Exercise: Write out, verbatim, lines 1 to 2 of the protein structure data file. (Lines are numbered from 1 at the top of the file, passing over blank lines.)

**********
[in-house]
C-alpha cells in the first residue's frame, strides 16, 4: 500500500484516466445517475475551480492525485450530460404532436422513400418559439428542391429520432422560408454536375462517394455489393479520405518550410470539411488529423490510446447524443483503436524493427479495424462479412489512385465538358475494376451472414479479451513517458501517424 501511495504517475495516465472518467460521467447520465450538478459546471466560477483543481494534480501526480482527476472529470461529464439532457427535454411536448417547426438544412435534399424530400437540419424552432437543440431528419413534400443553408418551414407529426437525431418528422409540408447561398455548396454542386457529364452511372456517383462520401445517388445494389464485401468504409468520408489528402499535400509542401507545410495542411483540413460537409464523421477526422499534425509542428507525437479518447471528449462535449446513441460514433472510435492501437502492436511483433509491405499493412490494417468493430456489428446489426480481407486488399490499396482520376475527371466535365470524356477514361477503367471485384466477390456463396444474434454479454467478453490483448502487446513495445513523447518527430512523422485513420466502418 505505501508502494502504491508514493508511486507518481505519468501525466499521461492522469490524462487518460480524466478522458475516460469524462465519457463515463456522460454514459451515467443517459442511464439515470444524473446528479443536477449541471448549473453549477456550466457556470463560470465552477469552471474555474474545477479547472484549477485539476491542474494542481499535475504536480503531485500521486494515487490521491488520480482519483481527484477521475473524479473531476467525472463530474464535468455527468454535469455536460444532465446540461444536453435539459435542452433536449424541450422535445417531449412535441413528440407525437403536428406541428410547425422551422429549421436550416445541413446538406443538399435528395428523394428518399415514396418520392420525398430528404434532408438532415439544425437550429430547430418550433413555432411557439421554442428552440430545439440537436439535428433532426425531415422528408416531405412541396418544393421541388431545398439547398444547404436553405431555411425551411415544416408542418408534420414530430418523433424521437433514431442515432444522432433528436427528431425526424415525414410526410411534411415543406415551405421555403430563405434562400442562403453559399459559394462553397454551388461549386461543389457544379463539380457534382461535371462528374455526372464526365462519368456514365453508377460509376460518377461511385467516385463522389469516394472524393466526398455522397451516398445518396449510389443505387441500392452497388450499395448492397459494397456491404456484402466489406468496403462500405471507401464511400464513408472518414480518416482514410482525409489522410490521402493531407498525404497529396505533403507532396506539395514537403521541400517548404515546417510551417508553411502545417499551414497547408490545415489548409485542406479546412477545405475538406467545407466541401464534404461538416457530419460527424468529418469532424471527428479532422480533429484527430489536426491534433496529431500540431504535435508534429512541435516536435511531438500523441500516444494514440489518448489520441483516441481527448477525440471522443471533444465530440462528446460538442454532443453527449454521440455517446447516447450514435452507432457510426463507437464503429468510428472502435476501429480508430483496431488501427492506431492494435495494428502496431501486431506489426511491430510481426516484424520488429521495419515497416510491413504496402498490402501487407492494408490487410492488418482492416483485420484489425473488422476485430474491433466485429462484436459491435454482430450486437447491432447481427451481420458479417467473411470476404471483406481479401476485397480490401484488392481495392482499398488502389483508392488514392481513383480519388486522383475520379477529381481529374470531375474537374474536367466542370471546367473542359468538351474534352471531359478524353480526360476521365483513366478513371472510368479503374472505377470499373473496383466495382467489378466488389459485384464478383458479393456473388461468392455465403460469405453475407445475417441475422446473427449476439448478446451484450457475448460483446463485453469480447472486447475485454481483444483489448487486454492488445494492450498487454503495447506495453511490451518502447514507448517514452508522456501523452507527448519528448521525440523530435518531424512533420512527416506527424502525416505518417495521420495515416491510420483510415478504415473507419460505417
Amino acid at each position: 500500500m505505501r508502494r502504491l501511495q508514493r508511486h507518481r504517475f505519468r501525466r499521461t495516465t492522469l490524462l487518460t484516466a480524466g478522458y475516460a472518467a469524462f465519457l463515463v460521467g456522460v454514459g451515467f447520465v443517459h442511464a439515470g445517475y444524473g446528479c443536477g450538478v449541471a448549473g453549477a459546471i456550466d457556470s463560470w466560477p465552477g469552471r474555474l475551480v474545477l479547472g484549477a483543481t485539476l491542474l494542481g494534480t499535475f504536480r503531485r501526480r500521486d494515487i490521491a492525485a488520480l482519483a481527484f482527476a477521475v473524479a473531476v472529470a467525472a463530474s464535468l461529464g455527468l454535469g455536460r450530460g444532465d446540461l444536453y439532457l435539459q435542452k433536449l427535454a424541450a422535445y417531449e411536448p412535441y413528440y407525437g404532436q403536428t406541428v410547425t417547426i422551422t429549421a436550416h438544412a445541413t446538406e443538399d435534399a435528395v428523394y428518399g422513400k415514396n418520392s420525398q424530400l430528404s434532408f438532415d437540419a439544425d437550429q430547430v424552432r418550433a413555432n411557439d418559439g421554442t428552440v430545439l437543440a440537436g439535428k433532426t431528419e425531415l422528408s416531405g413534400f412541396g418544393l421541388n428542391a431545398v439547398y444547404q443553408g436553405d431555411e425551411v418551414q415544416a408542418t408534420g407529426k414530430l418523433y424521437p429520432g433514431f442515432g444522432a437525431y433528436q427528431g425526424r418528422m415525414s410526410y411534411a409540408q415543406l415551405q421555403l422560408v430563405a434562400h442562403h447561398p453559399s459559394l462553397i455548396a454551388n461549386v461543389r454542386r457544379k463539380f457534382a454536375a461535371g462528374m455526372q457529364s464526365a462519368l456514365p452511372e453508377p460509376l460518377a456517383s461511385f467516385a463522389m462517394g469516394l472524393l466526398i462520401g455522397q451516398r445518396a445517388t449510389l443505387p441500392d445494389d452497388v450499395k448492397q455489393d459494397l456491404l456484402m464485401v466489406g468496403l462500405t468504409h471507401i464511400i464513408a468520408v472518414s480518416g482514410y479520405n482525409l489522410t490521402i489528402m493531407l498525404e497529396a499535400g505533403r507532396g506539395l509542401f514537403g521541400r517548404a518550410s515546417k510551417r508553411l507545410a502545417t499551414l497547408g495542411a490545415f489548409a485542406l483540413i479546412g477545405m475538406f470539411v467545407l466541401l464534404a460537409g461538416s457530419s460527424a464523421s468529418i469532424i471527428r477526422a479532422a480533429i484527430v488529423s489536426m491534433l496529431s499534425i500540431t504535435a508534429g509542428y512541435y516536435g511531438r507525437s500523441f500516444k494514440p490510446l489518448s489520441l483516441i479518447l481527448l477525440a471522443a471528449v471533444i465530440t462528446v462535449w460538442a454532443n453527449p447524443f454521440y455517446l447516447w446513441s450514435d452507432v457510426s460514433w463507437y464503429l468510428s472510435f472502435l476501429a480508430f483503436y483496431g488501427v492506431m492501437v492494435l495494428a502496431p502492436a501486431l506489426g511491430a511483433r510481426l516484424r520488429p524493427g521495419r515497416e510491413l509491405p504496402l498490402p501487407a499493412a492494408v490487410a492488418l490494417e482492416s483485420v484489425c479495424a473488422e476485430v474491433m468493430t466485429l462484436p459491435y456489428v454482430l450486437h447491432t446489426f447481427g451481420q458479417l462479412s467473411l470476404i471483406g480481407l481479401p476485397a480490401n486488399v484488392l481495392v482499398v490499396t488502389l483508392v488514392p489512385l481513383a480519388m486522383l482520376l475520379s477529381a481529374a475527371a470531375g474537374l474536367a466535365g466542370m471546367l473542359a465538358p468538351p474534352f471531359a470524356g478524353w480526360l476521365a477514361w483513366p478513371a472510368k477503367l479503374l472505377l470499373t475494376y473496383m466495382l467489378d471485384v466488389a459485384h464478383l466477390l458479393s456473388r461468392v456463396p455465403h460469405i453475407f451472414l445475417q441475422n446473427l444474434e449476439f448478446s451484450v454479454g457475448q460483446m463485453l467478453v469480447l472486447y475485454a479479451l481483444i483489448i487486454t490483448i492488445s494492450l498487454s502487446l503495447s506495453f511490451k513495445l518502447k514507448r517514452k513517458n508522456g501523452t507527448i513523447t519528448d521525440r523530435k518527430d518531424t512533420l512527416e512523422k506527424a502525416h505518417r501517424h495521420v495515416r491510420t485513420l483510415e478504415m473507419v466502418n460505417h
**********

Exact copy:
[in-house]
C-alpha cells in the first residue's frame, strides 16, 4: 500500500484516466445517475475551480492525485450530460404532436422513400418559439428542391429520432422560408454536375462517394455489393479520405518550410470539411488529423490510446447524443483503436524493427479495424462479412489512385465538358475494376451472414479479451513517458501517424 501511495504517475495516465472518467460521467447520465450538478459546471466560477483543481494534480501526480482527476472529470461529464439532457427535454411536448417547426438544412435534399424530400437540419424552432437543440431528419413534400443553408418551414407529426437525431418528422409540408447561398455548396454542386457529364452511372456517383462520401445517388445494389464485401468504409468520408489528402499535400509542401507545410495542411483540413460537409464523421477526422499534425509542428507525437479518447471528449462535449446513441460514433472510435492501437502492436511483433509491405499493412490494417468493430456489428446489426480481407486488399490499396482520376475527371466535365470524356477514361477503367471485384466477390456463396444474434454479454467478453490483448502487446513495445513523447518527430512523422485513420466502418 505505501508502494502504491508514493508511486507518481505519468501525466499521461492522469490524462487518460480524466478522458475516460469524462465519457463515463456522460454514459451515467443517459442511464439515470444524473446528479443536477449541471448549473453549477456550466457556470463560470465552477469552471474555474474545477479547472484549477485539476491542474494542481499535475504536480503531485500521486494515487490521491488520480482519483481527484477521475473524479473531476467525472463530474464535468455527468454535469455536460444532465446540461444536453435539459435542452433536449424541450422535445417531449412535441413528440407525437403536428406541428410547425422551422429549421436550416445541413446538406443538399435528395428523394428518399415514396418520392420525398430528404434532408438532415439544425437550429430547430418550433413555432411557439421554442428552440430545439440537436439535428433532426425531415422528408416531405412541396418544393421541388431545398439547398444547404436553405431555411425551411415544416408542418408534420414530430418523433424521437433514431442515432444522432433528436427528431425526424415525414410526410411534411415543406415551405421555403430563405434562400442562403453559399459559394462553397454551388461549386461543389457544379463539380457534382461535371462528374455526372464526365462519368456514365453508377460509376460518377461511385467516385463522389469516394472524393466526398455522397451516398445518396449510389443505387441500392452497388450499395448492397459494397456491404456484402466489406468496403462500405471507401464511400464513408472518414480518416482514410482525409489522410490521402493531407498525404497529396505533403507532396506539395514537403521541400517548404515546417510551417508553411502545417499551414497547408490545415489548409485542406479546412477545405475538406467545407466541401464534404461538416457530419460527424468529418469532424471527428479532422480533429484527430489536426491534433496529431500540431504535435508534429512541435516536435511531438500523441500516444494514440489518448489520441483516441481527448477525440471522443471533444465530440462528446460538442454532443453527449454521440455517446447516447450514435452507432457510426463507437464503429468510428472502435476501429480508430483496431488501427492506431492494435495494428502496431501486431506489426511491430510481426516484424520488429521495419515497416510491413504496402498490402501487407492494408490487410492488418482492416483485420484489425473488422476485430474491433466485429462484436459491435454482430450486437447491432447481427451481420458479417467473411470476404471483406481479401476485397480490401484488392481495392482499398488502389483508392488514392481513383480519388486522383475520379477529381481529374470531375474537374474536367466542370471546367473542359468538351474534352471531359478524353480526360476521365483513366478513371472510368479503374472505377470499373473496383466495382467489378466488389459485384464478383458479393456473388461468392455465403460469405453475407445475417441475422446473427449476439448478446451484450457475448460483446463485453469480447472486447475485454481483444483489448487486454492488445494492450498487454503495447506495453511490451518502447514507448517514452508522456501523452507527448519528448521525440523530435518531424512533420512527416506527424502525416505518417495521420495515416491510420483510415478504415473507419460505417